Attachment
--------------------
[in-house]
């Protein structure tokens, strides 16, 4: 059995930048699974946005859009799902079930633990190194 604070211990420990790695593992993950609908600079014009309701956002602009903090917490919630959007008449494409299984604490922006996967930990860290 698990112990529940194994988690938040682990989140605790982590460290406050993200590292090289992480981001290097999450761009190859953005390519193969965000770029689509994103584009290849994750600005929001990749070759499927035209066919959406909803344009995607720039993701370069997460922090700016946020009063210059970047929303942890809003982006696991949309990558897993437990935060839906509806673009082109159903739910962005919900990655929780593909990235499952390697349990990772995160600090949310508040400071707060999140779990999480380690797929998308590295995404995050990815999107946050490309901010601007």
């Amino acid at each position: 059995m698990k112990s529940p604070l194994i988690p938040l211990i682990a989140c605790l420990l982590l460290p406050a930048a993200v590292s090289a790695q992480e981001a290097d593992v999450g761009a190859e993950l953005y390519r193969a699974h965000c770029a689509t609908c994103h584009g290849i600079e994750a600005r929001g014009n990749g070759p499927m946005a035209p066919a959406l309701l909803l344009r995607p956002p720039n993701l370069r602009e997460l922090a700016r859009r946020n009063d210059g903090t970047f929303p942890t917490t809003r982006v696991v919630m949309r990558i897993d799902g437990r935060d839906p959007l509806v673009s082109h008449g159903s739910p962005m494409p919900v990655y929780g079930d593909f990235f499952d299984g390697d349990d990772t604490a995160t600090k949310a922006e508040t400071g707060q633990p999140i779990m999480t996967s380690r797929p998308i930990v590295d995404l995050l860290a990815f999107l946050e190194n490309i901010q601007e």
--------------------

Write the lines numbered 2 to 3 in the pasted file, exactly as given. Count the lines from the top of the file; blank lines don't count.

């Protein structure tokens, strides 16, 4: 059995930048699974946005859009799902079930633990190194 604070211990420990790695593992993950609908600079014009309701956002602009903090917490919630959007008449494409299984604490922006996967930990860290 698990112990529940194994988690938040682990989140605790982590460290406050993200590292090289992480981001290097999450761009190859953005390519193969965000770029689509994103584009290849994750600005929001990749070759499927035209066919959406909803344009995607720039993701370069997460922090700016946020009063210059970047929303942890809003982006696991949309990558897993437990935060839906509806673009082109159903739910962005919900990655929780593909990235499952390697349990990772995160600090949310508040400071707060999140779990999480380690797929998308590295995404995050990815999107946050490309901010601007």
């Amino acid at each position: 059995m698990k112990s529940p604070l194994i988690p938040l211990i682990a989140c605790l420990l982590l460290p406050a930048a993200v590292s090289a790695q992480e981001a290097d593992v999450g761009a190859e993950l953005y390519r193969a699974h965000c770029a689509t609908c994103h584009g290849i600079e994750a600005r929001g014009n990749g070759p499927m946005a035209p066919a959406l309701l909803l344009r995607p956002p720039n993701l370069r602009e997460l922090a700016r859009r946020n009063d210059g903090t970047f929303p942890t917490t809003r982006v696991v919630m949309r990558i897993d799902g437990r935060d839906p959007l509806v673009s082109h008449g159903s739910p962005m494409p919900v990655y929780g079930d593909f990235f499952d299984g390697d349990d990772t604490a995160t600090k949310a922006e508040t400071g707060q633990p999140i779990m999480t996967s380690r797929p998308i930990v590295d995404l995050l860290a990815f999107l946050e190194n490309i901010q601007e």